2007

2008

2009

2010

2011

2012

2013

Combined Ratios

92.2%

96.5%

95.5%

102.8%

103.8%

112.9%

97.1%

The losses were from contracts that were from commercial auto and general liability contracts written in 2009 and 2010. The relationships with those parties have been terminated, but it shows the risk of underwriting losses not becoming visible until after the contracts have been underwritten. The company’s focus on fewer, bigger deals makes the impact of an underwriting loss on a contract more prevalent on Greenlight’s bottom line.

There are two reasons why the underwriting profit is important. The first reason is that underwriting is the primary business of the company. The core operations should be profitable. The second reason is, as stated by Warren Buffett (Trades, Portfolio), the float acts as an interest-free loan as long as the combined ratio is not higher than 100. In its latest investor presentation, Greenlight Re displays how the combined ratio affects return on equity:

In 2010 through 2012, the high combined ratios led to considerable drops in earnings per share (EPS). Earnings dropped to a low of $0.18 per share in 2011 from $5.71 per share in 2009. In 2013, Greenlight Re became profitable in its underwriting again and EPS jumped back up to $6.01. Underwriting profits were positive in the last quarter with a combined ratio of 99.9 percent.

 

2007

2008

2009

2010

2011

2012

2013

Earnings Per Share

1.15

-3.36

5.71

2.44

0.18

0.39

6.01

The other risks associated with the company are similar to other reinsurers. Greenlight Re states that the cyclicality of the market may affect its profitability. The cyclicality of trends in the property and casualty reinsurance industry include the trends of courts granting increasingly larger awards for certain damages, natural disasters, fluctuations in interest rates, changes in law, changes in the investment environment that affect market prices of investments, inflationary pressures and other events that affect the size of premiums or losses companies and primary insurers experience. Greenlight Re expects to continue its concentrations in Florida homeowners (limited wind), employer stop loss, and non-standard automobile.

Financial Strength

Greenlight Re is very strong financially as portrayed by its “A (excellent)” rating by A.M. Best. It also receives a score of 8/10 from GuruFocus for financial strength. The company has no debt on its balance sheet and an equity-to-asset figure of 0.36, higher than 89 percent of the companies in the Global Insurance – Property and Casualty industry. A higher equity-to-asset figure indicates a lower amount of leverage. The industry median is 0.25.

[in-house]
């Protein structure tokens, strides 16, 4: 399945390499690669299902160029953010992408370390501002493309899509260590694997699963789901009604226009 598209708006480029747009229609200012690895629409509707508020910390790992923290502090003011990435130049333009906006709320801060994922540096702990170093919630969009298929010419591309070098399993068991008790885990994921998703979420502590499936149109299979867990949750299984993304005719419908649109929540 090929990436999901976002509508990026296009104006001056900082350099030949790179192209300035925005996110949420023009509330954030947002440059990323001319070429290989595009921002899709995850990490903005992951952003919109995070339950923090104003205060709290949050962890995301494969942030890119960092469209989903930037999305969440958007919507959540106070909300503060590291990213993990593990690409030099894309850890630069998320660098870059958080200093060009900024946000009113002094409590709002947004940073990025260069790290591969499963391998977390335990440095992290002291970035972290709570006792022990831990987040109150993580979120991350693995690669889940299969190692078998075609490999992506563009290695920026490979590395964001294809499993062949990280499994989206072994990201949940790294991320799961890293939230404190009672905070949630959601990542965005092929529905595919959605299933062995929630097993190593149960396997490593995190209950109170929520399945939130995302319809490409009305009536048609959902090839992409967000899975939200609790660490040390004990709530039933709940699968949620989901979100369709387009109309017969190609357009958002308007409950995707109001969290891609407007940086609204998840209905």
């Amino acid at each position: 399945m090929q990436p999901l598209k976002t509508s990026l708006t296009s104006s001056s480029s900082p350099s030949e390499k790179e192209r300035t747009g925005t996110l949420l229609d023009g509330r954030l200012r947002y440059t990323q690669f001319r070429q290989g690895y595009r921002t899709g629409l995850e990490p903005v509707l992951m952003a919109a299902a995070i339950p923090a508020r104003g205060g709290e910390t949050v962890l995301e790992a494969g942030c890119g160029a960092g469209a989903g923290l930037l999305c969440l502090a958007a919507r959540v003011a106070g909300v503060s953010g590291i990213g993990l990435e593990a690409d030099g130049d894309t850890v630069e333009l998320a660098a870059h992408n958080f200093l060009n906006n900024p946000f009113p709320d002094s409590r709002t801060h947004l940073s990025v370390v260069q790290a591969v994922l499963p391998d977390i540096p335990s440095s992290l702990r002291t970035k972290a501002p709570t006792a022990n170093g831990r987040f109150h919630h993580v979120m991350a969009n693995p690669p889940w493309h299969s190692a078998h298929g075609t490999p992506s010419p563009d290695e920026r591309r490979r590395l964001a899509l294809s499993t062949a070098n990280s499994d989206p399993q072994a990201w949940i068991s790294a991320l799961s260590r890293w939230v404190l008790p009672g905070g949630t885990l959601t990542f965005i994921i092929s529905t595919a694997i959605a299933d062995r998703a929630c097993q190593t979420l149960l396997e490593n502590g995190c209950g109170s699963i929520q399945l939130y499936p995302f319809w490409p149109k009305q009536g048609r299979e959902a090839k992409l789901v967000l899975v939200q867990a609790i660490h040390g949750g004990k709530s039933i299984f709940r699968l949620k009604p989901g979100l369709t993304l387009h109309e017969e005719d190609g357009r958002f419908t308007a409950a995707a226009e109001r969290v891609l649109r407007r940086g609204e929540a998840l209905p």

Profitability & Growth

The company scores a 7/10 for profitability and growth. From its core business, premiums earned have been increasing at annual rate of 26.59 percent for the past five years.

1401831161365.png

Earnings were negative in the first quarter of 2014 with an EPS of $-0.24 due to the net investment loss of 0.7 percent on the investment portfolio. In the latest quarterly report, David Einhorn (Trades, Portfolio) stated, “Our investment portfolio had a small loss as we continue to be defensively positioned in an uncertain investment environment.” The investment portfolio’s loss portrays the risk of Greenlight Re’s investment strategy as opposed to more traditional insurance companies that invest their capital and float in fixed income. The underwriting income increased to $6.5 million from $1.9 million in the first quarter of 2013.

Valuation

Just like other insurance companies that have investing gurus at the helm, an increase in book value per share is the key metric. Book value per share has grown at an 11.1 percent compounded annual rate for Greenlight Re since its incorporation in 2004. Through the same time period, the S&P 500 returned an annualized 7.9 percent. Also the investment portfolio of the company has returned an annualized 10.2 percent with less than 60 percent of the volatility. The stock is currently trading at a price-to-book ratio of 1.10, the same as its medium ratio since the stock's IPO in 2007. With its strong growth prospects due to the superior handling of the investment portfolio, Greenlight Re should be trading at least at the industry average price-to-book of 1.28. If trading in line with the industry average, the stock would be priced at $35.90, making it undervalued by about 10 percent.

1401840270336.png

For my valuation, I used the residual income model. Using the ROE chart above, if Greenlight Re breaks even on its underwriting and the investment portfolio returns the historic market average of 10 percent, the ROE comes out to be 13 percent. I used a discount rate of 9 percent taking into account the stock’s beta of 0.79. The resulting value comes out to be $42.24 per share with a margin of safety of 23 percent making the stock undervalued. The stock closed at $32.44 today, June 3, 2014.

Conclusion

Greenlight Re is a great opportunity to gain access to David Einhorn (Trades, Portfolio)’s portfolio without needing the typical $1 million to buy into a hedge fund. Einhorn’s Greenlight Capital fund has returned an average of 19.5 percent since it started in 1996 compared to returns of about 8 percent by the S&P 500. The portfolio of Greenlight Re is managed in a similar way using a long/short strategy. You can follow David Einhorn (Trades, Portfolio)’s long portfolio at GuruFocus. He does not disclose his short positions, although he did recently disclose AthenaHealth (ATHN) as a short position.


Rating: 3.9/5 (8 votes)

Voters:

Comments

mistwraith
Mistwraith - 6 months ago

How do you come up with these figures in the sentences I've underlined and bolded ?

For my valuation, I used the residual income model. Using the ROE chart above, if Greenlight Re breaks even on its underwriting and the investment portfolio returns the historic market average of 10 percent, the ROE comes out to be 13 percent. I used a discount rate of 9 percent taking into account the stock’s beta of 0.79. The resulting value comes out to be $42.24 per share with a margin of safety of 23 percent making the stock undervalued. The stock closed at $32.44 today, June 3, 2014.

Conclusion

chris mydlo
Chris mydlo - 6 months ago

The beta is given at 0.79. The 9% discount was obtained from the CAPM model, 9 = 2.6 + 0.79*8.1 (R = risk free rate + beta * market premium). I used the DCF calculator on the website. I changed earnings to be $1.12 because of the residual income model ((ROE - R)*BV). I used 13 percent for an ROE in normal times. So with the DCF calculator, I imputted earnings as $1.12, discount rate as 9%, and added back tangible book value according to the model.